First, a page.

This section is from the book "An Illustrated Flora Of The Northern United States, Canada And The British Possessions Vol1", by Nathaniel Lord Britton, Addison Brown. Also available from Amazon: An Illustrated Flora of the Northern United States, Canada and the British Possessions. 3 Volume Set..
Subkingdom PTERIDOPHYTA. 1: 1-54.
Spores developing into flat or irregular prothallia, which bear the reproductive organs (antheridia and archegonia); flowers and seeds none.
i. Spores produced in sporanges, which are borne on the back of a leaf, in spikes or panicles, or in special conceptacles. Order 1. Filicales.
* Spores all of one sort and size (isosporous families).
t Vernation erect or inclined; sporanges in spikes, or panicles, opening by a transverse slit.
Fam. 1. Ophioglossaceae. 1: 1. ++ Vernation coiled; sporanges reticulated, usually provided with a ring (annulus). Sporanges opening vertically.
Sporanges panicled, with a rudimentary ring; marsh ferns. Fam. 2. Osmundaceae. 1: 7.
Sporanges sessile on a filiform receptacle; leaves filmy, translucent.
Fam. 3. Hymenophyllaceae. 1: 8.
Sporanges ovoid, in panicles, or spikes, provided with an apical ring. Fam. 4. Schisaeaceae. 1:9.
Sporanges opening transversely, provided with a vertical ring; borne in sori on the back or margin of a leaf. Fam. 5. Polypodiaceae. 1: 19.
** Spores of two sizes (microspores and macrospores).
Plants rooting in the mud; leaves 4-foliolate, or filiform. Fam. 6. Marsileaceae. 1: 36.
Plants floating; leaves entire, or 2-lobed. Fam. 7. Salviniaceae. 1: 37.
Order 2. Equisetales. One family.
Fam. 8. Equisetaceae. 1: 38. 3. Spores produced in sporanges, which are borne in the axils of scale-like or tubular leaves.
Order 3. Lycopodiales. Spores all of one sort and size. Fam. 9. Lycopodiaceae. 1: 42.
Spores of two sizes (microspores and macrospores).
Leaves scale-like, 4-many-ranked, on branching stems. Fam. 10. Selaginellaceae. 1: 48.
Leaves tubular, clustered on a corm-like trunk; aquatic or mud plants.
Fam. 11. Isoetaceae. 1: 50.
Subkingdom SPERMATOPHYTA. i: 55.
Microspores (pollen-grains) developing into a tubular prothallium (pollen-tube); macrospores (embryo-sac) developing a minute prothallium, and, together with it, remaining enclosed in the macrosporange (ovule) which ripens into a seed.
Class 1. GYMNOSPERMAE. Ovules not enclosed in an ovary. 1: 55-68.
Fruit a cone, with several or numerous scales, sometimes berry-like by their cohesion.
Fam. 1. Pinaceae. 1: 55. Fruit (in our genus) a fleshy integument nearly enclosing the seed. Fam. 2. Taxaceae. 1: 67.
Class 2. ANGIOSPERMAE. Ovules enclosed in an ovary. 1: 68.
Subclass I. Monocotyledones. i: 68
1. Carpels 1, or more, distinct (united, at least partially, in Family 6, Scheuchzeriaceae, where they are mostly united until maturity, and Family 8, Vallisneriaceae, aquatic herbs, with monoecious or dioecious flowers); parts of the flowers mosty unequal in number.
* Inflorescence various, not a true spadix.
+ Flowers not in the axils of dry chaffy scales (glumes); our species aquatic or marsh plants. % Endosperm mealy or fleshy; perianth of bristles or chaffy scales; flowers monoecious, spicate or capitate.
Order 1. Pandanales. Flowers spicate, the spikes terminal. Fam. 1. Typhaceae. 1: 68.
Flowers capitate, the heads axillary to leaf-like bracts. Fam. 2. Sparganiaceae. 1: 69.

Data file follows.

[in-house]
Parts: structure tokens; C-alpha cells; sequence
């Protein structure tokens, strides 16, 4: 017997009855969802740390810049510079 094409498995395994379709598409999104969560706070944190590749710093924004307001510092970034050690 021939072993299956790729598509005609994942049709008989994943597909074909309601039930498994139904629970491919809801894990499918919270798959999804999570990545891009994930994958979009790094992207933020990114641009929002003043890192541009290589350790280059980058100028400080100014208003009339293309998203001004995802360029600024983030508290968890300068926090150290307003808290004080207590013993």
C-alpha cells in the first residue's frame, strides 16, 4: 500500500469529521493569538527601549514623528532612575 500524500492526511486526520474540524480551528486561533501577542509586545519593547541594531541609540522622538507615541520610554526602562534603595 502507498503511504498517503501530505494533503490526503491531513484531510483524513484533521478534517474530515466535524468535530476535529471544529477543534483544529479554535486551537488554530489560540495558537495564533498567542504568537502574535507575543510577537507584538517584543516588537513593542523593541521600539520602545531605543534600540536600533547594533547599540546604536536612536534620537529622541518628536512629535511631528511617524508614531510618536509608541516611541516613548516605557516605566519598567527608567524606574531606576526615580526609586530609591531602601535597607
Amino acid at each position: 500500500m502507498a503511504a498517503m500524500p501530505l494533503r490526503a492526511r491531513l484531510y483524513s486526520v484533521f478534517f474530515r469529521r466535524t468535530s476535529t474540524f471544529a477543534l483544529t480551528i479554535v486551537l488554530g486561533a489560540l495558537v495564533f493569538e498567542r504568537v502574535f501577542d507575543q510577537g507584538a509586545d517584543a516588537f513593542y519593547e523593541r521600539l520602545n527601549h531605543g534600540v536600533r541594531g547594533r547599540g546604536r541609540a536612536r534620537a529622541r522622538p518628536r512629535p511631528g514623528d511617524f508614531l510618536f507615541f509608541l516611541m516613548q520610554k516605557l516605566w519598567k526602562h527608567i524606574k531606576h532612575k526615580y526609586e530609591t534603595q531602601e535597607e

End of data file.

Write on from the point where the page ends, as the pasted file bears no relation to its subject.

++ Endosperm none, or very little; perianth corolla-like, or herbaceous, or none. Perianth wanting, or rudimentary. Order 2. Naiadales.
Carpels distinct; stigmas disk-like or cup-like. Fam. 3. Zannichelliaceae. 1: 74.
Carpels united; stigmas slender.
Flowers axillary; leaves spinose-dentate. Fam 4. Naiadaceae. 1: 89.
Flowers on a spadix; leaves grass-like. Fam. 5. Zosteraceae. 1: 90.
Perianth present, of 2 series of parts.
Carpels distinct. Order 3. Alismales.
Petals similar to the sepals; anthers mostly elongated. Fam. 6. Scheuchseriaceae. 1: 91.
Petals not similar to the sepals; anthers short. Fam. 7. Alismaceae. 1: 93.
Carpels united. Order 4. Hydrocharitales.
Ovary 1-celled with parietal placentae. Fam. 8. Vallisneriaceae. 1: 104.
Ovary 6-9-celled. Fam. 9. Hydrocharitaceae. 1:106. tt Flowers in the axils of dry chaffy scales (glumes), arranged in spikes or spikelets.
Order 5. Graminales (Glutniflorae).
Fruit a caryopsis (grain); stems (culms) mostly hollow in our species. Fam. 10. Gramineae. 1: 107.
Fruit an achene; stems (culms) solid. Fam. n. Cyperaceae. 1:295.
(Order 6, Palmales, including only the family Palmaceae, Palms, and Order 7, Cyclanthales, including only the family Cyclanthaceae, are not represented in our territory.)
** Inflorescence a fleshy spadix, with or without a spathe; or plants minute, floating "free, the flowers few or solitary on the margin or back of the thallus.
Order 8. Arales (Spathiflorae). Large herbs, with normal foliage and well-developed spadix. Fam. 12. Araceae. 1: 441.
Minute floating thalloid plants. Fam. 13. Lemnaceae. 1: 446.
2. Carpels united into a compound ovary; parts of the usually complete flowers mostly in 3's or 6 s.
* Seeds with endosperm.
t Flowers regular, or nearly so (corolla irregular in Commelina and Pontederia).
t Endosperm mealy; ovary superior.
Order 9. Xyridales (Farinosae).
a. Ovary 1-celled.
Aquatic moss-like leafy herbs; flowers solitary. Fam. 14. Mayacaceae. 1: 450.
Erect rush-like herbs; flowers in terminal scaly heads or spikes. Fam. 15. Xyridaceae. 1: 450.
Mud or aquatic herbs, the flowers subtended by spathes (Heteranthera in Pontederiaceae 1: 462).
b. Ovary 2-3-celled (except in some Pontederiaceae). Flowers very small, densely capitate, monoecious or dioecious. Fam. 16. Eriocaulaceae. 1: 453.